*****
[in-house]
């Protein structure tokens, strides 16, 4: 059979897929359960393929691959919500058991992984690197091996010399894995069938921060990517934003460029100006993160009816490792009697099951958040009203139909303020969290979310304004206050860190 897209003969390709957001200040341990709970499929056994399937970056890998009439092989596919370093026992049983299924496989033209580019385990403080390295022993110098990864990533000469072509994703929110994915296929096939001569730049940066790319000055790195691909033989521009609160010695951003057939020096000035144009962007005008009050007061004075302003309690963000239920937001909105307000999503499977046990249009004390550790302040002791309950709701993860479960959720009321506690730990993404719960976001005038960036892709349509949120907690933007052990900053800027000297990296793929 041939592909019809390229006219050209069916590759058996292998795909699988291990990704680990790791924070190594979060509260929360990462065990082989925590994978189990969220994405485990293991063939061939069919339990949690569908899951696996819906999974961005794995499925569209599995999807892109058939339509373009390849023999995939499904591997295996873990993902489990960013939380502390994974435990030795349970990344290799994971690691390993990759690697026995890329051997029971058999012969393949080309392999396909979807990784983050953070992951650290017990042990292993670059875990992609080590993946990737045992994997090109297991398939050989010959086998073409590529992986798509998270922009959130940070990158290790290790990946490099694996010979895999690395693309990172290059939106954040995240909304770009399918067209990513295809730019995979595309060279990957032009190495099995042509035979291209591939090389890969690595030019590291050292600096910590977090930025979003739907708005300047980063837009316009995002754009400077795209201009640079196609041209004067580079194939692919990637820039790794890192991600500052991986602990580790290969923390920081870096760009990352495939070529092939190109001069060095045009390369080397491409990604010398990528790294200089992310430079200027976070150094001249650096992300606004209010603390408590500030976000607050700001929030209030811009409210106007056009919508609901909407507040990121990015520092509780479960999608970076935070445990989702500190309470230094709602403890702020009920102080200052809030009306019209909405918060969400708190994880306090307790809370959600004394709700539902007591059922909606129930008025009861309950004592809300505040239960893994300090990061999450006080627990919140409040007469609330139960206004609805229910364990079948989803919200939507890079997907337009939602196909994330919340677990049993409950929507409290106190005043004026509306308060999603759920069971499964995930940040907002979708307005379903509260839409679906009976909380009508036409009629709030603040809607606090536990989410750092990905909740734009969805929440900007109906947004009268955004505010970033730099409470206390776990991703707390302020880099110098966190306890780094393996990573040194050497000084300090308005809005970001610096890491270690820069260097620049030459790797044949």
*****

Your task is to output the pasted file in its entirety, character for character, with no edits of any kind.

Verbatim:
[in-house]
């Protein structure tokens, strides 16, 4: 059979897929359960393929691959919500058991992984690197091996010399894995069938921060990517934003460029100006993160009816490792009697099951958040009203139909303020969290979310304004206050860190 897209003969390709957001200040341990709970499929056994399937970056890998009439092989596919370093026992049983299924496989033209580019385990403080390295022993110098990864990533000469072509994703929110994915296929096939001569730049940066790319000055790195691909033989521009609160010695951003057939020096000035144009962007005008009050007061004075302003309690963000239920937001909105307000999503499977046990249009004390550790302040002791309950709701993860479960959720009321506690730990993404719960976001005038960036892709349509949120907690933007052990900053800027000297990296793929 041939592909019809390229006219050209069916590759058996292998795909699988291990990704680990790791924070190594979060509260929360990462065990082989925590994978189990969220994405485990293991063939061939069919339990949690569908899951696996819906999974961005794995499925569209599995999807892109058939339509373009390849023999995939499904591997295996873990993902489990960013939380502390994974435990030795349970990344290799994971690691390993990759690697026995890329051997029971058999012969393949080309392999396909979807990784983050953070992951650290017990042990292993670059875990992609080590993946990737045992994997090109297991398939050989010959086998073409590529992986798509998270922009959130940070990158290790290790990946490099694996010979895999690395693309990172290059939106954040995240909304770009399918067209990513295809730019995979595309060279990957032009190495099995042509035979291209591939090389890969690595030019590291050292600096910590977090930025979003739907708005300047980063837009316009995002754009400077795209201009640079196609041209004067580079194939692919990637820039790794890192991600500052991986602990580790290969923390920081870096760009990352495939070529092939190109001069060095045009390369080397491409990604010398990528790294200089992310430079200027976070150094001249650096992300606004209010603390408590500030976000607050700001929030209030811009409210106007056009919508609901909407507040990121990015520092509780479960999608970076935070445990989702500190309470230094709602403890702020009920102080200052809030009306019209909405918060969400708190994880306090307790809370959600004394709700539902007591059922909606129930008025009861309950004592809300505040239960893994300090990061999450006080627990919140409040007469609330139960206004609805229910364990079948989803919200939507890079997907337009939602196909994330919340677990049993409950929507409290106190005043004026509306308060999603759920069971499964995930940040907002979708307005379903509260839409679906009976909380009508036409009629709030603040809607606090536990989410750092990905909740734009969805929440900007109906947004009268955004505010970033730099409470206390776990991703707390302020880099110098966190306890780094393996990573040194050497000084300090308005809005970001610096890491270690820069260097620049030459790797044949």